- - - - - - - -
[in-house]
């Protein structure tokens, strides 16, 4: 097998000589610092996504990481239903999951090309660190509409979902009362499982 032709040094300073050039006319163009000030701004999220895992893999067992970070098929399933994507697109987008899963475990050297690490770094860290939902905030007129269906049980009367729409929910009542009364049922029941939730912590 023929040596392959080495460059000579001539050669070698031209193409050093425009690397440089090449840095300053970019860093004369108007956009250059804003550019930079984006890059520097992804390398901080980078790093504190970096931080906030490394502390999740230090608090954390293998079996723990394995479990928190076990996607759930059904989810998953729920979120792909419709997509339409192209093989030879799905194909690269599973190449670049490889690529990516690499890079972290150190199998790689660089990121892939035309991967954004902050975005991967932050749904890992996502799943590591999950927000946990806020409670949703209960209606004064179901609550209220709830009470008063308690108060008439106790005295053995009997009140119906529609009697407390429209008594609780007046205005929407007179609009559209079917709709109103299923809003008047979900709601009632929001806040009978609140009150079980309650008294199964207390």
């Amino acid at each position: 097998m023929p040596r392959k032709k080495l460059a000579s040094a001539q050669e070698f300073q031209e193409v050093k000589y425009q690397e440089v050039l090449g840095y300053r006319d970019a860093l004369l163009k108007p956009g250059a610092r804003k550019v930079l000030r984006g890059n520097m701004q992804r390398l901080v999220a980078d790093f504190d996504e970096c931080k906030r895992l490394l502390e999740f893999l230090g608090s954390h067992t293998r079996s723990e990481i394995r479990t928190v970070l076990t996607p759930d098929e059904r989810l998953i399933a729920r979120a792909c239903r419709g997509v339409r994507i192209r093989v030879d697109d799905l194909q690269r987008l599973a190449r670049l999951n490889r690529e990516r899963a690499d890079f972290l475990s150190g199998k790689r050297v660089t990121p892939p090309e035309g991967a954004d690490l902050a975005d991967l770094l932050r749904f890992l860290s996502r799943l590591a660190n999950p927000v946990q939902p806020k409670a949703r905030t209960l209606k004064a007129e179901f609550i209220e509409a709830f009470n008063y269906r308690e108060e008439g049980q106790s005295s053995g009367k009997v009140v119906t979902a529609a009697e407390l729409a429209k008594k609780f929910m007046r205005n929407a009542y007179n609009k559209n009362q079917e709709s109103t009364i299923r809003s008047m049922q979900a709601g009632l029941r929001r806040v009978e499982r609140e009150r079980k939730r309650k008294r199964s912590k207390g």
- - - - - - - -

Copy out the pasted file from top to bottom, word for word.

[in-house]
């Protein structure tokens, strides 16, 4: 097998000589610092996504990481239903999951090309660190509409979902009362499982 032709040094300073050039006319163009000030701004999220895992893999067992970070098929399933994507697109987008899963475990050297690490770094860290939902905030007129269906049980009367729409929910009542009364049922029941939730912590 023929040596392959080495460059000579001539050669070698031209193409050093425009690397440089090449840095300053970019860093004369108007956009250059804003550019930079984006890059520097992804390398901080980078790093504190970096931080906030490394502390999740230090608090954390293998079996723990394995479990928190076990996607759930059904989810998953729920979120792909419709997509339409192209093989030879799905194909690269599973190449670049490889690529990516690499890079972290150190199998790689660089990121892939035309991967954004902050975005991967932050749904890992996502799943590591999950927000946990806020409670949703209960209606004064179901609550209220709830009470008063308690108060008439106790005295053995009997009140119906529609009697407390429209008594609780007046205005929407007179609009559209079917709709109103299923809003008047979900709601009632929001806040009978609140009150079980309650008294199964207390």
């Amino acid at each position: 097998m023929p040596r392959k032709k080495l460059a000579s040094a001539q050669e070698f300073q031209e193409v050093k000589y425009q690397e440089v050039l090449g840095y300053r006319d970019a860093l004369l163009k108007p956009g250059a610092r804003k550019v930079l000030r984006g890059n520097m701004q992804r390398l901080v999220a980078d790093f504190d996504e970096c931080k906030r895992l490394l502390e999740f893999l230090g608090s954390h067992t293998r079996s723990e990481i394995r479990t928190v970070l076990t996607p759930d098929e059904r989810l998953i399933a729920r979120a792909c239903r419709g997509v339409r994507i192209r093989v030879d697109d799905l194909q690269r987008l599973a190449r670049l999951n490889r690529e990516r899963a690499d890079f972290l475990s150190g199998k790689r050297v660089t990121p892939p090309e035309g991967a954004d690490l902050a975005d991967l770094l932050r749904f890992l860290s996502r799943l590591a660190n999950p927000v946990q939902p806020k409670a949703r905030t209960l209606k004064a007129e179901f609550i209220e509409a709830f009470n008063y269906r308690e108060e008439g049980q106790s005295s053995g009367k009997v009140v119906t979902a529609a009697e407390l729409a429209k008594k609780f929910m007046r205005n929407a009542y007179n609009k559209n009362q079917e709709s109103t009364i299923r809003s008047m049922q979900a709601g009632l029941r929001r806040v009978e499982r609140e009150r079980k939730r309650k008294r199964s912590k207390g």